A Director’s Advice

About this time every year I send a note to the cast to prepare them for the week ahead.

This year it struck me that some of my advice to performers might be extracted and interpolated as advice to the audience as well.  There will be a “show.”  That’s obvious.  And we all want to make the most of it — no matter on which side of the footlights we might be. While the cast and crew are doing their best to prepare backstage, I wonder what sort of preparation will be going on in the house.

Here’s my note….


We move into the theater tomorrow.

Then we’ll have three fleeting days to take this production from pretty-good-rehearsal mode to Knock-Their-Socks-Off performance mode. After that, we’ll have a scant four opportunities to show ‘em what we’ve got; and to make ’em glad they decided to leave their sofas and spend a few hours of their time with us.

By this time next week it will all be over. The performances will all be done, the set will be struck, we’ll have taken everything back to the warehouse, and folks will be saying their goodbyes at the post-performance cast party.

Basically what I’m saying here is that you should get set to say your goodbyes to “The Grand Duke.” It’s one of several “little” G&S shows that only comes around every fifteen years or so. And we will certainly not ever all see it together again.

So let’s seize the moment!

To my mind, the best way of saying goodbye is with a heartfelt embrace. Let’s love this show while it’s here. Let’s love each other. And let’s love every opportunity we have to make our audiences love our “Grand Duke”.

A lot will happen in the coming days. I know each of you wants to give the absolute best performance you can. And I can promise you that you will surprise, astound, and also disappoint yourself in that endevour. Some of you will overcome what seemed to be unsurmountable hurdles. Some of you will break through to an entirely new realm in your personal performance history. Some of you will make unimaginable mistakes. There will be high notes. There will be flat notes. There will be missed cues. And there will be unforeseen spontaneous rounds of applause. Each of us will find ourselves in the midst of all of these scenarios to some degree. That’s theater. That’s life.

Here’s my advice…..

Breathe. Find a way to take a moment before each rehearsal and performance to relax and to calmly think about the task at hand. Put aside whatever may be stressing you in the outside world and strive to peacefully and competently enter the space; dedicated to joining the ongoing process of perfecting and presenting this production.

Focus. Once you’ve entered the theater, you should be 100% focused on this production and completely dedicated to preparing yourself to perform. If at all possible, don’t bring cellphones, laptops, homework, or any of the other myriad anchors which keep us tethered to the outside world. The theater is a sanctuary. Let’s treat it as such.

Acquiesce. That means to accept without protest. What I’m asking here is that you enter the theater with no carryover emotions from the outside world, nor with a firm agenda. There will undoubtedly be work going on before you arrive. So, while it is good to enter with your own personal goals to move you toward performance mode, please be prepared to go with the flow. We will do our best to establish a collective pre-show routine and to allow each of you the time and space to do what you need to do. But there will be moments of chaos. If we can each enter the space quietly and with a receptive attitude, we’ll have a much better chance of taking on the chaos in our stride.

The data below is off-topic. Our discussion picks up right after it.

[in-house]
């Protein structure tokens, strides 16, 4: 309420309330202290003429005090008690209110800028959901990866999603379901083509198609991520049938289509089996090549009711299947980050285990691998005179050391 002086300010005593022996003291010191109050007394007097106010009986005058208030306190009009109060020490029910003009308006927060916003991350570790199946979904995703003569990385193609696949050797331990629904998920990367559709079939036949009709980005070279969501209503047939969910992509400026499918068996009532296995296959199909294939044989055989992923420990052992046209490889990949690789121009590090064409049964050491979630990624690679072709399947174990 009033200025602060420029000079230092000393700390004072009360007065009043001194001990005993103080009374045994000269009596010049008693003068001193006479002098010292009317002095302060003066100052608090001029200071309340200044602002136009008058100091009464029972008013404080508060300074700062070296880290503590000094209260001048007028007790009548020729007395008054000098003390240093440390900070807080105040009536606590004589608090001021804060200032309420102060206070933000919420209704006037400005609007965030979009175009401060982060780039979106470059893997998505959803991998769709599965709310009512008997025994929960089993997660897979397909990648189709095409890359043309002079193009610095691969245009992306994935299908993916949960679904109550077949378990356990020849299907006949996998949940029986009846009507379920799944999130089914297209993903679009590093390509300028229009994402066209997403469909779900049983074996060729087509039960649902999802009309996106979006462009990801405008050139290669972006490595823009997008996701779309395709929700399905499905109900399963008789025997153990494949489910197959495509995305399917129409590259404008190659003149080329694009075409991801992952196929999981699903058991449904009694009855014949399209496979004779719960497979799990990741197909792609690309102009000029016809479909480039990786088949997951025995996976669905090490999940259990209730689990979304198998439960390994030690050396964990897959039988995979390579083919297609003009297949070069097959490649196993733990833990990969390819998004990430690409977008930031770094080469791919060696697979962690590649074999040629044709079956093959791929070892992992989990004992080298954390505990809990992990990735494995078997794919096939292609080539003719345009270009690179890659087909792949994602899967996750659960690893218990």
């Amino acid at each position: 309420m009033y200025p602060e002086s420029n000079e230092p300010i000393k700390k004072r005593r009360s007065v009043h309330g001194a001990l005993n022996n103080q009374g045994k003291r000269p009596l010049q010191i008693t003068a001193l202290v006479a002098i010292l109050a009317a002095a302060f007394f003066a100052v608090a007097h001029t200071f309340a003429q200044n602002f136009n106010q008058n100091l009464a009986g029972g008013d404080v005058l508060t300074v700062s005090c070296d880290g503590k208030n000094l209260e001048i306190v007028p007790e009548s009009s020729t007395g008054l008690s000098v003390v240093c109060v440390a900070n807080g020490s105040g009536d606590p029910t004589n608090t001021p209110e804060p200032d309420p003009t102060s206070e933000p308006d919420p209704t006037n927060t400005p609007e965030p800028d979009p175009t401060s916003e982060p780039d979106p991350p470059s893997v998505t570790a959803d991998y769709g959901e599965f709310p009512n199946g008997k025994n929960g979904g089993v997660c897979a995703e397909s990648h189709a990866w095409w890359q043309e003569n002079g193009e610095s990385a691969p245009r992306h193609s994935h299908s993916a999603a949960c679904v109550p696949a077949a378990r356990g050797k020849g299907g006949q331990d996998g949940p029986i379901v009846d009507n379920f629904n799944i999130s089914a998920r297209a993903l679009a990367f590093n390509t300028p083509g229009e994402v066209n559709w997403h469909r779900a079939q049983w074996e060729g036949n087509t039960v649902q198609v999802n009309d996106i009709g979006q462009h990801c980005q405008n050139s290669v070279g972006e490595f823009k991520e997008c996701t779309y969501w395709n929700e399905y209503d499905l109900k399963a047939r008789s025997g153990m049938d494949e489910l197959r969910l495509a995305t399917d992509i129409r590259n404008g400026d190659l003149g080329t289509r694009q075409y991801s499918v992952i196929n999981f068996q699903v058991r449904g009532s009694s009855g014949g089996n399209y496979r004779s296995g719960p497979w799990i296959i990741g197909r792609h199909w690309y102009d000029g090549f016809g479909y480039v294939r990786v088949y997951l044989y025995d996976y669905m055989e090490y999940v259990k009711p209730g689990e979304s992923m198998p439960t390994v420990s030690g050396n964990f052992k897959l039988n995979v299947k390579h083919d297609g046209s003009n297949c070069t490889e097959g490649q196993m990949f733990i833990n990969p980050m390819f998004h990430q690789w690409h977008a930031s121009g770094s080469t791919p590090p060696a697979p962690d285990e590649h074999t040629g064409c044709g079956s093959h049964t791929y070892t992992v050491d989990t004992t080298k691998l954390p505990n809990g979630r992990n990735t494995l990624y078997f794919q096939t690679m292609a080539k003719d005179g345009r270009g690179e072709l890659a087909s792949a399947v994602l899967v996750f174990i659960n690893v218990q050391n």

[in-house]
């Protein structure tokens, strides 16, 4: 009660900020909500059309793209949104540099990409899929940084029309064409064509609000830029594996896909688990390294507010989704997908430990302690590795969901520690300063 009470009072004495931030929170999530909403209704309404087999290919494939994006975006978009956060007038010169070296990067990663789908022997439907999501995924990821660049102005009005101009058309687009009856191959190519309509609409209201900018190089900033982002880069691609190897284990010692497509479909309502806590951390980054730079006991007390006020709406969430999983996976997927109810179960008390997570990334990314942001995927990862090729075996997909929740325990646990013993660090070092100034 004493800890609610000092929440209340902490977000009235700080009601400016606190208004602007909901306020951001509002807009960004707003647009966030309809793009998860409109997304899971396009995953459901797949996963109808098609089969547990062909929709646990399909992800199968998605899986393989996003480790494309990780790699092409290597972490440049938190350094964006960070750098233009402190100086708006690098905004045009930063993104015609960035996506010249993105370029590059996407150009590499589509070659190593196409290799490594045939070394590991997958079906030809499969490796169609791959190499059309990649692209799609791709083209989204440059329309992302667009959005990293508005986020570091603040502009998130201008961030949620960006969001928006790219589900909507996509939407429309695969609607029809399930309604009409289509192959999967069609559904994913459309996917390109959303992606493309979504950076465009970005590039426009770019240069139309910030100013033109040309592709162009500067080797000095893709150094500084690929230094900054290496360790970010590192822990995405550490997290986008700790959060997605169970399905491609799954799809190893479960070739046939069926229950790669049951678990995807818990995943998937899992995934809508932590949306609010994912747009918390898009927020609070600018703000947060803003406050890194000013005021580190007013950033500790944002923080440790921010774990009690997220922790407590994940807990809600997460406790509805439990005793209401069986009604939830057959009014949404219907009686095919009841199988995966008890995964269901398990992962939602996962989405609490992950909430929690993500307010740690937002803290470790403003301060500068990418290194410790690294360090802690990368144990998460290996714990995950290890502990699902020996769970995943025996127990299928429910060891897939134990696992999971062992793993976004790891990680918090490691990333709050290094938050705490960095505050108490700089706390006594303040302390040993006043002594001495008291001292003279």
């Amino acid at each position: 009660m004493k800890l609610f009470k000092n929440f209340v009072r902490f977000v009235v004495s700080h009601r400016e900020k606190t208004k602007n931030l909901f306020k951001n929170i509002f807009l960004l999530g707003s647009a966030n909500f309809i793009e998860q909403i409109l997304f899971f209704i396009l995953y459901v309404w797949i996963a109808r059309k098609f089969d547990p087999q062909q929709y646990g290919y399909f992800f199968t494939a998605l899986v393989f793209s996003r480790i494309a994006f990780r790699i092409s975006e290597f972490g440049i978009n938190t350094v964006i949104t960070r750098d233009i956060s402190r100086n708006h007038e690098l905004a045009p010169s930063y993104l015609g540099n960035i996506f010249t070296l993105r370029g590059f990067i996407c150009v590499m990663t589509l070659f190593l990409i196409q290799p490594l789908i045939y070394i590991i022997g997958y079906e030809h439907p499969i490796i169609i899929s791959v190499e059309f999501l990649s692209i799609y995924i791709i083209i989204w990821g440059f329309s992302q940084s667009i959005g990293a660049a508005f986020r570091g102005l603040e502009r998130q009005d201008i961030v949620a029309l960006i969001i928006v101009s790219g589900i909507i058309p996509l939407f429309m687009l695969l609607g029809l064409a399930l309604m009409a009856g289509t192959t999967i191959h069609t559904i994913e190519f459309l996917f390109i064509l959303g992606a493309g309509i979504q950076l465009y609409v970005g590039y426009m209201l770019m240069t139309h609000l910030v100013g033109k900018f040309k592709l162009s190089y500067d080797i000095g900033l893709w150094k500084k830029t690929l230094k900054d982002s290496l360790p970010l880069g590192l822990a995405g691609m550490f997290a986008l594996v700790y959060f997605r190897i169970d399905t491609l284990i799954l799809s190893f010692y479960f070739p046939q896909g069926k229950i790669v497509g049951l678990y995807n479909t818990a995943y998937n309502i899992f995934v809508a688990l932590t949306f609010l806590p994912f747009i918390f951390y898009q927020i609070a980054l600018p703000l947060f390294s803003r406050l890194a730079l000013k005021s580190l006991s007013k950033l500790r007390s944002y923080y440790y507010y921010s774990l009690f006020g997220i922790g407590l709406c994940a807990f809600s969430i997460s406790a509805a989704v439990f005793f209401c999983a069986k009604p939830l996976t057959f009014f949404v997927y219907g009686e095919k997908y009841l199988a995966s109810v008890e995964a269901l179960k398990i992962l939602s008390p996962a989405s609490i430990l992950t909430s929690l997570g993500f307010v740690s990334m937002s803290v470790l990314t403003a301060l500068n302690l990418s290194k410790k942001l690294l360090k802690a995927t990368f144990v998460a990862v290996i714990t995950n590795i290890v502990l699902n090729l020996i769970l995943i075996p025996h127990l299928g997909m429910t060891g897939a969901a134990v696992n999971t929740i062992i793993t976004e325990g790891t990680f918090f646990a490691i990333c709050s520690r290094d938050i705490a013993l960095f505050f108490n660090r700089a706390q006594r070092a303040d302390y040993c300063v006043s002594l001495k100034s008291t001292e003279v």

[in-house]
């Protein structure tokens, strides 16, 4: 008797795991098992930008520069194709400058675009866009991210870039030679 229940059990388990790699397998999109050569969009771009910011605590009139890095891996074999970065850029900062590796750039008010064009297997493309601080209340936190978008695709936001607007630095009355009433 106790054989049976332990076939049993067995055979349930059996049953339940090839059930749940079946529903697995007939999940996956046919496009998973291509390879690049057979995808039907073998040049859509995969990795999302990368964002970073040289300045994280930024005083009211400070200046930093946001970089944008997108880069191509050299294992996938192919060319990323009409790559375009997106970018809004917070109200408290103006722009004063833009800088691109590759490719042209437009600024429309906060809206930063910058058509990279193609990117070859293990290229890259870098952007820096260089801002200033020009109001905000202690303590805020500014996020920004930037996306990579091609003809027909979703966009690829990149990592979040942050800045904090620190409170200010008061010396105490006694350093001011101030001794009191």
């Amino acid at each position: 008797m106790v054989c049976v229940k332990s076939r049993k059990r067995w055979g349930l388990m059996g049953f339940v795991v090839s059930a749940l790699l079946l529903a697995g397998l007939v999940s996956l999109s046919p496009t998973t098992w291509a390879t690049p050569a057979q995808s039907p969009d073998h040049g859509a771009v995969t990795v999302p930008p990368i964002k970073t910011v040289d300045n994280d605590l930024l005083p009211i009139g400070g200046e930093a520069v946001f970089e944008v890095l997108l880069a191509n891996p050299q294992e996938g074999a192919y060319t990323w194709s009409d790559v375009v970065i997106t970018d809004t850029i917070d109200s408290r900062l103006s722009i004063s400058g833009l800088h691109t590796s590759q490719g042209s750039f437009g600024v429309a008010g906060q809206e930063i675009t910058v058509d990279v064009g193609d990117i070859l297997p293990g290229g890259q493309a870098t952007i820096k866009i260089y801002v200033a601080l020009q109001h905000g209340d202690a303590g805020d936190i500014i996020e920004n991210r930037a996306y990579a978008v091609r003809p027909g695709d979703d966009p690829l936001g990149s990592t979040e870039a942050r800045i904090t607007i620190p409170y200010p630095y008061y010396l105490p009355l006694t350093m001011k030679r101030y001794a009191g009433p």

Know Your Place. Each of you will be assigned a backstage space. It may be only a few square feet, but it’s yours (it’ll most likely be in front of a mirror). Please find your space and try to confine your “stuff” and your personal business to that area. Don’t encroach upon someone else’s space and (gently) don’t allow them to encroach upon yours.

Listen Big. There will be calls throughout your time in the theater letting you know how much time you have before opening curtain and second act curtain. There will be calls summoning you to the stage. There will also be calls requesting your presence at warm-ups and company meetings. Listen to these. Gauge your activities accordingly and be ready to perform/participate when called upon.

Listen Small. We’re about to cram a lot of people into a small space to do a big job. Cast, Crew, Orchestra, Production Staff, Theater Staff, etc. People, each and every one. People have strengths and weaknesses. People have emotions. People have needs. Most of the above advice has been to encourage you to be prepared, to be self-sufficient, and to be strong. But everyone won’t be able to do that at all times. Please be aware of the signals folks around you may be giving. Someone may need space. Someone may need quiet. Someone may need attention. Someone may need help. Try to tune in to those needs. But be careful not to over-react. Often the best thing we can provide to someone in distress is space. Help if you can, otherwise get out of the way.

Start Again. Okay. You’ve gotten yourself into the space. You’ve gotten yourself ready to perform. You’ve dealt with whatever problems/emergencies have come up (or you’ve backed away and allowed others to take care of the problems). You’re standing in the wings and about to make your first entrance. Now it’s time to go through the entire process again…. but this time you’re applying the mantra to your onstage life: Breathe. Focus. Acquiesce. Know Your Place. Listen Big. Listen Small.

And for goodness sake “Sing Out Louise!”


Grand Duke 3.jpg

(Dean Kivotidis as Ernest, Stuart Albert as The Grand Duke, Jim Burnette as Ludwig)

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